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Old 12-13-2018, 07:08 PM
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soundiceuk soundiceuk is offline
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Originally Posted by purelyprimitives View Post

Back in response #32 you wrote:

"After reading all of Tesla's final rotor design patent.

We can use a single disc with no holes."

My question is, if this 2 stage device works where the flow acts as a torus, won't a solid disc with no holes block the flow through the first stage?
Here are a few references. My understanding is the the air is always best introduced at the centre of the rotor. This ensures that thrust is equal because the fluid path takes the line of least resistance.

It also ensures the fluid has the longest path of travel and therefore higher velocity.

US Patent 1,061,206 - Turbine

"I accomplish this by causing the propelling fluid to move in natural paths or stream lines of least resistance, free from constraint and disturbance such as occasioned by vanes or kindred devices, and to change its velocity and direction of movement by imperceptible degrees, thus avoiding the losses due to sudden variations while the fluid is imparting energy."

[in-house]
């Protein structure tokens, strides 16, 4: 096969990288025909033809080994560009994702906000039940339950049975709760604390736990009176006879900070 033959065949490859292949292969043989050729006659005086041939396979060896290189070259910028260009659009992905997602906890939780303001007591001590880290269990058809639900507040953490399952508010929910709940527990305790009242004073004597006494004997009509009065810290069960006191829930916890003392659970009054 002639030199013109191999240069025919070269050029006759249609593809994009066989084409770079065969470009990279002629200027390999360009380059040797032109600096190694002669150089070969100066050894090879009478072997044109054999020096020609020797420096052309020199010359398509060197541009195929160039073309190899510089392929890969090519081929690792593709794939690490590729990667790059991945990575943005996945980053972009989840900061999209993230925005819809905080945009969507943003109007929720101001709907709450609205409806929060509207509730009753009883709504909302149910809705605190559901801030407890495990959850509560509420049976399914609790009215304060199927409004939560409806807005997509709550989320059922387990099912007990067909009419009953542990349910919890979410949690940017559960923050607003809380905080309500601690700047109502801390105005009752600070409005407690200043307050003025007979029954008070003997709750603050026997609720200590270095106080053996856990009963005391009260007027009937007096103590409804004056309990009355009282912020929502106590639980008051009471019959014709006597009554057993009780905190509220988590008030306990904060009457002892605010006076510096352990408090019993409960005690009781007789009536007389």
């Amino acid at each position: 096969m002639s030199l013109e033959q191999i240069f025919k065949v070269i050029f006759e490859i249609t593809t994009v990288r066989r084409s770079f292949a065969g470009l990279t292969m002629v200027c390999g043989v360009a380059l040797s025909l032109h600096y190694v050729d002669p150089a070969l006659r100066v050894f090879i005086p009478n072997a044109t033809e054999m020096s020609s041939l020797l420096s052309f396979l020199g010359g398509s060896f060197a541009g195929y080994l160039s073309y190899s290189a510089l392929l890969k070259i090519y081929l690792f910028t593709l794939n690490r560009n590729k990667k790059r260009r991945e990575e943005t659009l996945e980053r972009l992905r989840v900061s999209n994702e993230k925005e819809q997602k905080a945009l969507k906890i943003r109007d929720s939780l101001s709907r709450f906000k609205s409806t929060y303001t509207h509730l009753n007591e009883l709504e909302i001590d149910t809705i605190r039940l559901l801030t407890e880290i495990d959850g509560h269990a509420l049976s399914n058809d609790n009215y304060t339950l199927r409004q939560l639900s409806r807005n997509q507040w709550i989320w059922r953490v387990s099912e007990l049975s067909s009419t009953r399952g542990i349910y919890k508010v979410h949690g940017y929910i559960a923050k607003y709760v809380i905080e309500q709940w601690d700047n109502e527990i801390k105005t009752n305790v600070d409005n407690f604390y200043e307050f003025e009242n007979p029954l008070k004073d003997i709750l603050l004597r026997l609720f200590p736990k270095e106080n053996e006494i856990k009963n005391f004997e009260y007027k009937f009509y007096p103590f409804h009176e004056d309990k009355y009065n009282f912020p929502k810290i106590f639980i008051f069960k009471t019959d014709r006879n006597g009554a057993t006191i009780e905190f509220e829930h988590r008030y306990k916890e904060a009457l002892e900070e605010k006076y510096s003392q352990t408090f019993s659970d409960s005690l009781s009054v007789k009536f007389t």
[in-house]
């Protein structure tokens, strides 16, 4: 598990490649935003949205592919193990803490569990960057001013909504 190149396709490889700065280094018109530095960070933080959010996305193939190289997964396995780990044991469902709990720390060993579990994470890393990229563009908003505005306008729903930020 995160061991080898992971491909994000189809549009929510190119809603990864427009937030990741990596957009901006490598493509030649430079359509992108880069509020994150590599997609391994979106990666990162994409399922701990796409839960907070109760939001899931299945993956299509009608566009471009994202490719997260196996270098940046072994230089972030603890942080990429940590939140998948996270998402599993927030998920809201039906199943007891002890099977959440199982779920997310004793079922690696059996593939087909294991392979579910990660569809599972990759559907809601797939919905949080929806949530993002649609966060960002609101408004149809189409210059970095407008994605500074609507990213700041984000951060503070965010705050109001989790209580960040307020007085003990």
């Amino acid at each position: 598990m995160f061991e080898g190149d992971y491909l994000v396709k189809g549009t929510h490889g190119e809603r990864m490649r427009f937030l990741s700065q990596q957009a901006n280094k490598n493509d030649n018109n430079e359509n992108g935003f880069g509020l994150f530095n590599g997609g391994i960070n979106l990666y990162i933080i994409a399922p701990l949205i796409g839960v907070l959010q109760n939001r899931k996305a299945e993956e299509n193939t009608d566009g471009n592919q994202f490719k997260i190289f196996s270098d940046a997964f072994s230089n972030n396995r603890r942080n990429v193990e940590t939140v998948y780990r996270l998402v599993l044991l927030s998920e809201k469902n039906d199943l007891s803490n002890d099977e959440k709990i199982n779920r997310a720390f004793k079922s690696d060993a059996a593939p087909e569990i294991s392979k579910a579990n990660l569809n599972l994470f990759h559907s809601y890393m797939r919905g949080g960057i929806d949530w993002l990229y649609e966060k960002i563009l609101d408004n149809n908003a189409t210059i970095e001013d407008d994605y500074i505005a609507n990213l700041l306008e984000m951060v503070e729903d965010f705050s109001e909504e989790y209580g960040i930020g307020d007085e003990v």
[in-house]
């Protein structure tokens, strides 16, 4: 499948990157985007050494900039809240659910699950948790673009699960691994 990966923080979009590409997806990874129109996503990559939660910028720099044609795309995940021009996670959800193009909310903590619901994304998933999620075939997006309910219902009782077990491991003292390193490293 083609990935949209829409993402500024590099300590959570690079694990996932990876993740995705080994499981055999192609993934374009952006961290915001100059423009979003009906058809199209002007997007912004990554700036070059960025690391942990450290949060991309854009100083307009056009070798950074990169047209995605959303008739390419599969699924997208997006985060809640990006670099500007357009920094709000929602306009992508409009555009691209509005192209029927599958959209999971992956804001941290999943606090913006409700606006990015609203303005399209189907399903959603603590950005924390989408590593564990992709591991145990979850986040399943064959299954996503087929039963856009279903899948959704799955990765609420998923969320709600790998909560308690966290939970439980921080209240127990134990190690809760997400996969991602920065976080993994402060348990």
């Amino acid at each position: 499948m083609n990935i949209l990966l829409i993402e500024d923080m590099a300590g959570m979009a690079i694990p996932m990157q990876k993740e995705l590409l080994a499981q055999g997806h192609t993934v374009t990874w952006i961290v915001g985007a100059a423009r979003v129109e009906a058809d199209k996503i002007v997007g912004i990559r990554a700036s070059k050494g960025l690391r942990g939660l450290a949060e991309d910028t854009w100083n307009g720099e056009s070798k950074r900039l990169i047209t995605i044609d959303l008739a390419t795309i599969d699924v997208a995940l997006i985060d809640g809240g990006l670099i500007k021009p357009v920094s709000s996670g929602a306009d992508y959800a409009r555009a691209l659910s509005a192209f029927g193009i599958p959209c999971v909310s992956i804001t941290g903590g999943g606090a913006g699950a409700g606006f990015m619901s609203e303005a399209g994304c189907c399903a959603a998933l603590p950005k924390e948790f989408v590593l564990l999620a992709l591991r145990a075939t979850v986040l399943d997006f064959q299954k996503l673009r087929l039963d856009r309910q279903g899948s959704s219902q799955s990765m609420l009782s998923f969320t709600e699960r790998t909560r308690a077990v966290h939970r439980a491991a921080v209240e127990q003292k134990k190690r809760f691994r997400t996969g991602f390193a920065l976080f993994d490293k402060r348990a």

"It is to be observed that the resistance to the passage of the fluid between the plates is, approximately, proportionate to the square of the relative speed, which is maximum in the direction toward the center and equal to the full tangential velocity of the fluid. The path of least resistance, necessarily taken in obedience to a universal law of motion is, virtually, also that of least relative velocity."

Tesla British Patent 186,082 - (Tesla's Mk2 Rotor Patent)
Improvements in the Construction of Steam and Gas Turbines

"If there is an odd number of thin plates the central one may be plain, if desired."

US Patent 1,061,142 - Fluid Propulsion

"When, irrespective of the character of the fluid, considerable pressures are desired, staging or compounding may be resorted to in the usual way the individual runners being, preferably, mounted on the same shaft. It should be added that the same end may be attained with one single runner by suitable deflection of the fluid through rotative or stationary passages."
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